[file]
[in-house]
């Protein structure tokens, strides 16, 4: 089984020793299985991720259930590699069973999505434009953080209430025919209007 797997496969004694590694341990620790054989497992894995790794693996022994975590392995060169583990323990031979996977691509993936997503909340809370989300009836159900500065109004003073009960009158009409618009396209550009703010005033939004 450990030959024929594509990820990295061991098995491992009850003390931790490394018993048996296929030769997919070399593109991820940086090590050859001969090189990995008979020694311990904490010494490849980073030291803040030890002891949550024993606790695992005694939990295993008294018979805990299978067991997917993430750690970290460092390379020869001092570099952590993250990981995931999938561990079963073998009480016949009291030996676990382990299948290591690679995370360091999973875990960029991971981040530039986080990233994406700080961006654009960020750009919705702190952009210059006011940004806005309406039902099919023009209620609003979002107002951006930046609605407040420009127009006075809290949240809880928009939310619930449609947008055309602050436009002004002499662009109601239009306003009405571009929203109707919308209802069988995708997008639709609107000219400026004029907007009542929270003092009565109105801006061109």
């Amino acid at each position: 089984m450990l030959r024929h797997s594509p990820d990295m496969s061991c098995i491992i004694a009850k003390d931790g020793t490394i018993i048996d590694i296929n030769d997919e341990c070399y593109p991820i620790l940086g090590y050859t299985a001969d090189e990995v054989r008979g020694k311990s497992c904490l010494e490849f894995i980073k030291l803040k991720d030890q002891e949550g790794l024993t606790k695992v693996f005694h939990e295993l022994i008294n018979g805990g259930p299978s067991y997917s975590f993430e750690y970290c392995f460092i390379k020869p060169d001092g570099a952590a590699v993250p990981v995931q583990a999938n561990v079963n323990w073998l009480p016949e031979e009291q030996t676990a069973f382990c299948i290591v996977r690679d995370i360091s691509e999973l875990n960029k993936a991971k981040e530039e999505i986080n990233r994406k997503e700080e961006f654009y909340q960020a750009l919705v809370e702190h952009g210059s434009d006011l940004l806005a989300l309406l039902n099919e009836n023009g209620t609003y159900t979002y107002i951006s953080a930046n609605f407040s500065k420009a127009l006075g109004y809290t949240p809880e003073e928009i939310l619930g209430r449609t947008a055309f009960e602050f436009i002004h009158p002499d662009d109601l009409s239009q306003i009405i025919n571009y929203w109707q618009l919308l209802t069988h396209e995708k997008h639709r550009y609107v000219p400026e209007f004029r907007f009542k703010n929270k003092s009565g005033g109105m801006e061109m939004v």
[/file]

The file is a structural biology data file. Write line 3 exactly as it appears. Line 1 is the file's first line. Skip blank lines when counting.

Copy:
């Amino acid at each position: 089984m450990l030959r024929h797997s594509p990820d990295m496969s061991c098995i491992i004694a009850k003390d931790g020793t490394i018993i048996d590694i296929n030769d997919e341990c070399y593109p991820i620790l940086g090590y050859t299985a001969d090189e990995v054989r008979g020694k311990s497992c904490l010494e490849f894995i980073k030291l803040k991720d030890q002891e949550g790794l024993t606790k695992v693996f005694h939990e295993l022994i008294n018979g805990g259930p299978s067991y997917s975590f993430e750690y970290c392995f460092i390379k020869p060169d001092g570099a952590a590699v993250p990981v995931q583990a999938n561990v079963n323990w073998l009480p016949e031979e009291q030996t676990a069973f382990c299948i290591v996977r690679d995370i360091s691509e999973l875990n960029k993936a991971k981040e530039e999505i986080n990233r994406k997503e700080e961006f654009y909340q960020a750009l919705v809370e702190h952009g210059s434009d006011l940004l806005a989300l309406l039902n099919e009836n023009g209620t609003y159900t979002y107002i951006s953080a930046n609605f407040s500065k420009a127009l006075g109004y809290t949240p809880e003073e928009i939310l619930g209430r449609t947008a055309f009960e602050f436009i002004h009158p002499d662009d109601l009409s239009q306003i009405i025919n571009y929203w109707q618009l919308l209802t069988h396209e995708k997008h639709r550009y609107v000219p400026e209007f004029r907007f009542k703010n929270k003092s009565g005033g109105m801006e061109m939004v």